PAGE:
U.S. Supreme Court

SCOTUS allows Alabama to ban curbside voting

  • Print.

voting buttons

Image from Shutterstock.com.

Three U.S. Supreme Court justices dissented Wednesday when the high court allowed Alabama’s secretary of state to ban curbside voting.

U.S. District Judge Abdul Kallon of the Northern District of Alabama had blocked the secretary of state’s curbside voting ban after concluding that it violated the Americans with Disabilities Act. A Supreme Court majority stayed the judge’s injunction while the litigation continues.

Justice Sonia Sotomayor wrote the dissent, joined by Justices Stephen G. Breyer and Elena Kagan.

Kallon had ruled that the curbside voting ban violated the ADA because it forced people with disabilities to risk exposure to the novel coronavirus if they wanted to vote in person. The injunction did not force counties to adopt curbside voting; it merely gave counties the option.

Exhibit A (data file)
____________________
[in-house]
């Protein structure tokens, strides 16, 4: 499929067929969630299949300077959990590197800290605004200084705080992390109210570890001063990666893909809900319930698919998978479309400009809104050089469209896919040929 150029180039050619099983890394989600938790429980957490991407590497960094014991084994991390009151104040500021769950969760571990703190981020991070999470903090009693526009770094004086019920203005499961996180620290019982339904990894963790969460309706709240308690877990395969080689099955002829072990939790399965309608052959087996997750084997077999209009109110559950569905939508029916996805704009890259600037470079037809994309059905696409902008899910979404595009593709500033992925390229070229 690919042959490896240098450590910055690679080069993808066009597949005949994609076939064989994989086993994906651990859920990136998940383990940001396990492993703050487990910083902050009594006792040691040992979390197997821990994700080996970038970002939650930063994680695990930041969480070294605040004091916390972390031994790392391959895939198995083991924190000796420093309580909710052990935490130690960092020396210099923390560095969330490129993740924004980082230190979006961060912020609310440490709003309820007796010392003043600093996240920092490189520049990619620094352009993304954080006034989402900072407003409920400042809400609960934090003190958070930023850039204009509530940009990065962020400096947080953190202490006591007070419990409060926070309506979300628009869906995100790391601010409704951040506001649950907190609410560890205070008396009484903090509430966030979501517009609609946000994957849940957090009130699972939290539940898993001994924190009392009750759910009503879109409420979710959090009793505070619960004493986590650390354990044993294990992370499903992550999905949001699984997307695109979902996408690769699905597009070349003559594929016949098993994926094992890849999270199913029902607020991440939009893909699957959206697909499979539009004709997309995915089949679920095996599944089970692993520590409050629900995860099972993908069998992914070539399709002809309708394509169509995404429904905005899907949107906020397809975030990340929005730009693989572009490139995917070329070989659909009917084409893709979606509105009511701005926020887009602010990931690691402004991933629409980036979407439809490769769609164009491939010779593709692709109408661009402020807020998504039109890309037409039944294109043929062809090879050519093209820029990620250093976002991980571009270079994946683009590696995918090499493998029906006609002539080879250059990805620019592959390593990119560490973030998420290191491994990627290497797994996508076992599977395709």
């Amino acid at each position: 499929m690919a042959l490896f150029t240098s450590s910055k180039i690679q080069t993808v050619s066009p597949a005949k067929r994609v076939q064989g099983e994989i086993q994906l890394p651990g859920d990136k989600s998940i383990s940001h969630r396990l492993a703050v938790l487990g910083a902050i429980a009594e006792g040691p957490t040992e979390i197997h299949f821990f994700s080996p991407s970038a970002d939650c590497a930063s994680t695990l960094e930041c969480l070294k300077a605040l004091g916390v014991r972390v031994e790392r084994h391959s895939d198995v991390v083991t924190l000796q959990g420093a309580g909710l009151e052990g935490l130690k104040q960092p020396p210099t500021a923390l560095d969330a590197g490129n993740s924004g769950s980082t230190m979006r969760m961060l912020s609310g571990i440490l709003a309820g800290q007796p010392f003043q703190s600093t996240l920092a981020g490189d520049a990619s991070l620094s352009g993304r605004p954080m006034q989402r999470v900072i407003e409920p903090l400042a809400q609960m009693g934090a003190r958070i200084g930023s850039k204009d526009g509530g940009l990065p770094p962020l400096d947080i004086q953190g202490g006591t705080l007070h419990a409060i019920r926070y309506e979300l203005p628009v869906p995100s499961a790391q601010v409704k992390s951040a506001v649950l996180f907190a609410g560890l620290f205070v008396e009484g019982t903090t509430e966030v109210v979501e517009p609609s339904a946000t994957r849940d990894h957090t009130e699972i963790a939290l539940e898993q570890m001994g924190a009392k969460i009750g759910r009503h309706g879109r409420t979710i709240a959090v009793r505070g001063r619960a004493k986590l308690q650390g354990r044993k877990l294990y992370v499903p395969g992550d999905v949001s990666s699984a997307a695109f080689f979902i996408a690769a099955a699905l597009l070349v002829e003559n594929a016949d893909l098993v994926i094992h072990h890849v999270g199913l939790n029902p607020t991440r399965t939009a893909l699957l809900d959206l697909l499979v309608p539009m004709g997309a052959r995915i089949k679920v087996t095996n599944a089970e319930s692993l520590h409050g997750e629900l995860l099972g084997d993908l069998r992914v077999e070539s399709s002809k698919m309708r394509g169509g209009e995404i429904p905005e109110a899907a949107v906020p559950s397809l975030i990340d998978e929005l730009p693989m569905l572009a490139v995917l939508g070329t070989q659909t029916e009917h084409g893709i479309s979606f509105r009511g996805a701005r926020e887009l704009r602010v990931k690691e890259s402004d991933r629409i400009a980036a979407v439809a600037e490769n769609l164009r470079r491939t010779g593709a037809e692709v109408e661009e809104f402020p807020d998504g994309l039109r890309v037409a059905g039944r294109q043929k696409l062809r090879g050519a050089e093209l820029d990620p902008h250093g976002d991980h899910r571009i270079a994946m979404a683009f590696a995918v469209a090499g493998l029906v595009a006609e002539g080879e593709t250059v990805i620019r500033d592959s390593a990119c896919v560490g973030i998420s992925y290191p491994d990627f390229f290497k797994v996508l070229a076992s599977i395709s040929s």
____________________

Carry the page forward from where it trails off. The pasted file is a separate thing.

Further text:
The 11th U.S. Circuit Court of Appeals at Atlanta let stand that part of the federal judge’s ruling.

Sotomayor said she “would not upset the district court’s record-based, reasoned and narrowly tailored judgment.”

“To combat the spread of COVID–19, the Centers for Disease Control and Prevention recommend that states consider curbside voting, that is, permit voters to vote from their car by handing their ballot to a poll worker,” Sotomayor wrote. “This is no radical recommendation.”

About 28 other states and Washington, D.C., already permit curbside voting, Sotomayor said.

Sotomayor cited the words of one of the plaintiffs, a Black man in his 70s with asthma and Parkinson’s disease.

“So many of my [ancestors] even died to vote. And while I don’t mind dying to vote, I think we’re past that—we’re past that time,” he said.

The case is Merrill v. People First of Alabama.

Bloomberg Law, the Washington Post and SCOTUSblog are among the publications with coverage of the court’s order.

Give us feedback, share a story tip or update, or report an error.